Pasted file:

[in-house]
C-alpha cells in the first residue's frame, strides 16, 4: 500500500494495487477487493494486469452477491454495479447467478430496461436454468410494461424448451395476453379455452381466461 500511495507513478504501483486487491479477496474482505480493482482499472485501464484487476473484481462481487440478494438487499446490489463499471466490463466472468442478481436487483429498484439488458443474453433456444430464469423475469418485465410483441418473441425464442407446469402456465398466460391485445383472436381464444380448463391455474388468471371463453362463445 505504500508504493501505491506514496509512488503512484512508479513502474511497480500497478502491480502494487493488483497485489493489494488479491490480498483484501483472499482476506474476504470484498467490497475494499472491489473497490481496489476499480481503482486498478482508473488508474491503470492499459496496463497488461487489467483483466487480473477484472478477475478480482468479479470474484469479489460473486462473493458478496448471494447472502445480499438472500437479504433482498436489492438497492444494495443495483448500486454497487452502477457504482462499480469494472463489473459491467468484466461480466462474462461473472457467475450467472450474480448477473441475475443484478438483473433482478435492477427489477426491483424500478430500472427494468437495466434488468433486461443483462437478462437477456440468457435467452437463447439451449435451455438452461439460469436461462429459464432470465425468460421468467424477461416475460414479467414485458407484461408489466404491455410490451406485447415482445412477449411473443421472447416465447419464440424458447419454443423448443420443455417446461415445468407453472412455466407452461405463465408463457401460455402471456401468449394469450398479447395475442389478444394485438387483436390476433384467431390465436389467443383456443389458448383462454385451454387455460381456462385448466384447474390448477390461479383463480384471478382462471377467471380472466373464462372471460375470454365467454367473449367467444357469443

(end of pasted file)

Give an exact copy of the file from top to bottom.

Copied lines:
[in-house]
C-alpha cells in the first residue's frame, strides 16, 4: 500500500494495487477487493494486469452477491454495479447467478430496461436454468410494461424448451395476453379455452381466461 500511495507513478504501483486487491479477496474482505480493482482499472485501464484487476473484481462481487440478494438487499446490489463499471466490463466472468442478481436487483429498484439488458443474453433456444430464469423475469418485465410483441418473441425464442407446469402456465398466460391485445383472436381464444380448463391455474388468471371463453362463445 505504500508504493501505491506514496509512488503512484512508479513502474511497480500497478502491480502494487493488483497485489493489494488479491490480498483484501483472499482476506474476504470484498467490497475494499472491489473497490481496489476499480481503482486498478482508473488508474491503470492499459496496463497488461487489467483483466487480473477484472478477475478480482468479479470474484469479489460473486462473493458478496448471494447472502445480499438472500437479504433482498436489492438497492444494495443495483448500486454497487452502477457504482462499480469494472463489473459491467468484466461480466462474462461473472457467475450467472450474480448477473441475475443484478438483473433482478435492477427489477426491483424500478430500472427494468437495466434488468433486461443483462437478462437477456440468457435467452437463447439451449435451455438452461439460469436461462429459464432470465425468460421468467424477461416475460414479467414485458407484461408489466404491455410490451406485447415482445412477449411473443421472447416465447419464440424458447419454443423448443420443455417446461415445468407453472412455466407452461405463465408463457401460455402471456401468449394469450398479447395475442389478444394485438387483436390476433384467431390465436389467443383456443389458448383462454385451454387455460381456462385448466384447474390448477390461479383463480384471478382462471377467471380472466373464462372471460375470454365467454367473449367467444357469443